With just 10 days to go until Illinois enters its third year without a budget, resulting in the state’s imminent downgrade to junk status and potentially culminating in a default for the state whose unpaid bills now surpass $15 billion, Democratic Illinois Comptroller Susana Mendoza issued a warning to Illinois Gov. Rauner and other elected officials on Tuesday, saying in a letter that her office has “very serious concerns” it may no longer be able to guarantee “timely and predictable payments” for some core services.
The question is subtly Malthusian in nature: how to deal with the world’s teeming billions in one fell swoop while maintaining the existing social and political orders in all of the countries? That order needs only to have one facade now: as Draconian an order that can be accomplished without throwing the world into a revolution against every government in existence. The Draconian nature is as follows: CCTV cameras monitoring and cross-referencing every purchase, every bank withdrawal or deposit, every movement, and every social engagement. The Draconian nature is one of continuous monitoring, with a rise in prices and a steadily-declining world economy, as natural resources are quietly siphoned off by the politicos and the oligarchs to stockpile for their use when the plug is pulled.
As much Draconian repression and control under a “soft” police state with continuous monitoring…while those in power lay the groundwork to collapse the system and kill off most of the world’s population…while they remain safe, and in power.
This guy gets it! https://t.co/W7R0tU4DKD
— Alois Irlmaier (@AloisIrlmaier) June 14, 2017
This present civilisation is nearing it’s end & will shortly join all previous defunct ones as amnesiac mankind starts the journey again
— JB (@Jammyhorse) June 14, 2017
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Not even during the worst parts of the last recession did things ever get this bad for the U.S. retail industry. As you will see in this article, more than 300 retailers have already filed for bankruptcy in 2017, and it is being projected that a staggering 8,640 stores will close in America by the end of this calendar year. That would shatter the old record by more than 20 percent. Sadly, our ongoing retail apocalypse appears to only be in the early chapters. One report recently estimated that up to 25 percent of all shopping malls in the country could shut down by 2022 due to the current woes of the retail industry. And if the new financial crisis that is already hitting Europe starts spreading over here, the numbers that I just shared with you could ultimately turn out to be a whole lot worse.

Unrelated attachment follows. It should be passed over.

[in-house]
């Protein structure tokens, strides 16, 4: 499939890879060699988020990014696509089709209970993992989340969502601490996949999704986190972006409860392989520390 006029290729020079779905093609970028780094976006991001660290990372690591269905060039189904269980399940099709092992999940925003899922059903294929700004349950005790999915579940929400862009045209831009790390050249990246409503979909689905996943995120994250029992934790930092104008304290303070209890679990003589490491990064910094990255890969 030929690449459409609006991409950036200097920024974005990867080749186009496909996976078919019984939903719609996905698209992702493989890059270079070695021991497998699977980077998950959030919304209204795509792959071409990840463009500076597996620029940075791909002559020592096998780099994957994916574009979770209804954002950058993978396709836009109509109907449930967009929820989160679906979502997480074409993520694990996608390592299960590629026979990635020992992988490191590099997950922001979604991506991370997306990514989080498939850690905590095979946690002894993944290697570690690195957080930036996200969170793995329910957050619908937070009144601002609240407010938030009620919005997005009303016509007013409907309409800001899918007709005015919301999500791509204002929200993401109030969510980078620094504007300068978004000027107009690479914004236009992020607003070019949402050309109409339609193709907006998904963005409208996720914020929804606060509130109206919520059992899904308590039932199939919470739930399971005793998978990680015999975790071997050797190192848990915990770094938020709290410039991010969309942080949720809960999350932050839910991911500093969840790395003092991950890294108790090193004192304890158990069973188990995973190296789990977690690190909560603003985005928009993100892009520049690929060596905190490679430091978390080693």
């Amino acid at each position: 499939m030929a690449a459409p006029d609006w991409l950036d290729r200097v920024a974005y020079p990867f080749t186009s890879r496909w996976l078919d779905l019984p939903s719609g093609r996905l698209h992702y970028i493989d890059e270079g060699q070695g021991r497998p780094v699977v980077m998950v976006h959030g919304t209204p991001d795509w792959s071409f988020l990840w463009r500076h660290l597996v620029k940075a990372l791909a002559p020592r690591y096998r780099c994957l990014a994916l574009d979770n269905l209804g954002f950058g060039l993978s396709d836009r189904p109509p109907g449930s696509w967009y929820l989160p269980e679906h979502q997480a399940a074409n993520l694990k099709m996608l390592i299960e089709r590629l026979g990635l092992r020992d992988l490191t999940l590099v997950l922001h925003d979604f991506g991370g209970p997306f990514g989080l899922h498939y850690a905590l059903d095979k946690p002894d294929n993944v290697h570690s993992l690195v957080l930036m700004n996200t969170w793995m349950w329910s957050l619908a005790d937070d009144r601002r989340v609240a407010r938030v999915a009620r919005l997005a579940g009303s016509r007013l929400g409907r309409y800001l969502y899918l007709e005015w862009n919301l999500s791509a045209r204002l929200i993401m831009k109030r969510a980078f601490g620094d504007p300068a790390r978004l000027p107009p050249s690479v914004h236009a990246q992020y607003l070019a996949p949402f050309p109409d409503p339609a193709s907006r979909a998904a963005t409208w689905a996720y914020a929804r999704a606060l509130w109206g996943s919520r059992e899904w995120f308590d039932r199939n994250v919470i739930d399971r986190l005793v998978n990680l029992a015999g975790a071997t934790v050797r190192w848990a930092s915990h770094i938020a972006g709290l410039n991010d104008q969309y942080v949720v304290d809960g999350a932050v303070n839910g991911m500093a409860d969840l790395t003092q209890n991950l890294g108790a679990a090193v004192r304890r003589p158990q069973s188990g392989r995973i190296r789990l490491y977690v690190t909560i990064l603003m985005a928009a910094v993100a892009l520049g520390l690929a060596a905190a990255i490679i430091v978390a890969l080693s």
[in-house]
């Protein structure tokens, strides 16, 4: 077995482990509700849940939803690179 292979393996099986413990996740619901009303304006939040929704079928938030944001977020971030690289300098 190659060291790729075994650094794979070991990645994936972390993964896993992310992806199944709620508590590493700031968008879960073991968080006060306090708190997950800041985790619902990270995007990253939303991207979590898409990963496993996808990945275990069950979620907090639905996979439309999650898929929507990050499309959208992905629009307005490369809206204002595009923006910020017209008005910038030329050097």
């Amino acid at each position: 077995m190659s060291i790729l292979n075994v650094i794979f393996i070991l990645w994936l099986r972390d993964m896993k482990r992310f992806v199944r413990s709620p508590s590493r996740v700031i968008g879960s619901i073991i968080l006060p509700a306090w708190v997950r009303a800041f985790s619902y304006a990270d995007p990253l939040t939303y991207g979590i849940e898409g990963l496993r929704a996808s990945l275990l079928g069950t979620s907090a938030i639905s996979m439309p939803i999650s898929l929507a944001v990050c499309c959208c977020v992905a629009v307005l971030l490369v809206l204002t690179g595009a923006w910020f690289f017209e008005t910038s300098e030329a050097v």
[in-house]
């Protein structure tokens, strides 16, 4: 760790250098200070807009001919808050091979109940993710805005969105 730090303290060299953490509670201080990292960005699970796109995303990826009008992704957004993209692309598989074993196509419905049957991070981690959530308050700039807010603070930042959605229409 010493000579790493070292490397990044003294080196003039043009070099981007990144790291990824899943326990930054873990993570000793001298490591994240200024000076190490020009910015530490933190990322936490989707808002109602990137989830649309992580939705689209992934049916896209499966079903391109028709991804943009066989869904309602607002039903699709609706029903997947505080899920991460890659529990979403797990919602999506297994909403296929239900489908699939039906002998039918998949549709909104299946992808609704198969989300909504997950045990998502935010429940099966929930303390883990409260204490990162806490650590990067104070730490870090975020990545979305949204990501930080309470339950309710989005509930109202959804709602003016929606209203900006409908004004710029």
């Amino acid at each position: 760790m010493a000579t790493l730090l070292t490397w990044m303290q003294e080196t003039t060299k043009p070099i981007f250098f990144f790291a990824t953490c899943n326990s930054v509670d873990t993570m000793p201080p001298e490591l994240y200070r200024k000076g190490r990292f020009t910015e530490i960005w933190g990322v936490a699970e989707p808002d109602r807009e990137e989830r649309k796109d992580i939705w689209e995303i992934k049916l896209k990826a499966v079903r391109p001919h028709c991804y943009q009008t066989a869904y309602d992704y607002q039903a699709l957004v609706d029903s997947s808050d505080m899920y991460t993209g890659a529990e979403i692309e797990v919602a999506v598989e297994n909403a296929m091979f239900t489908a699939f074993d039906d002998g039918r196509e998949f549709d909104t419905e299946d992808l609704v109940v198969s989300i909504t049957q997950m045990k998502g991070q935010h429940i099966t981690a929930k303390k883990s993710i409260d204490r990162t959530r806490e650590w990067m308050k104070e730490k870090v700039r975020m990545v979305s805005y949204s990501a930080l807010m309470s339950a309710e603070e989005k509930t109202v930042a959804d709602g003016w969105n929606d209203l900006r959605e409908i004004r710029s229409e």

I knew that a lot of retailers were filing for bankruptcy, but I had no idea that the grand total for this year was already in the hundreds. According to CNN, the number of retail bankruptcies is now up 31 percent compared to the same time period last year…
If Jim Rogers is right, the worst stock market crash that any of us has ever seen is right around the corner. For the past 15 years, Rogers has been a frequent guest analyst on CNBC, Fox News and elsewhere, and he is immensely respected for the depth of knowledge and experience that he brings to the table. So the fact that he is warning that we are about to see the worst stock market crash in any of our lifetimes is making a lot of waves in the financial community. And of course Rogers is far from alone. Previously, I have written about several other prominent experts that are warning that a new financial crisis is imminent, and I have also discussed how a number of big investors are quietly positioning themselves to make an enormous amount of money when the markets crash. Could it be possible that all of these incredibly sharp minds could be wrong? Yes, but I wouldn’t bet on it.
Auto industry faces “Unprecedented Buyer’s Strike”: Morgan Stanley
After five months in a row of year-over-year declines in auto sales, and therefore after five months in a row of sales that fell below already lowered expectations, the big guns on Wall Street are now seeing the writing on the wall, and are trying to come to grips with it.
“A stretched auto consumer, falling used [vehicle] prices, and technological obsolescence of current cars are ingredients for an unprecedented buyer’s strike,” wrote Morgan Stanley’s auto analyst Adam Jonas in a note to clients.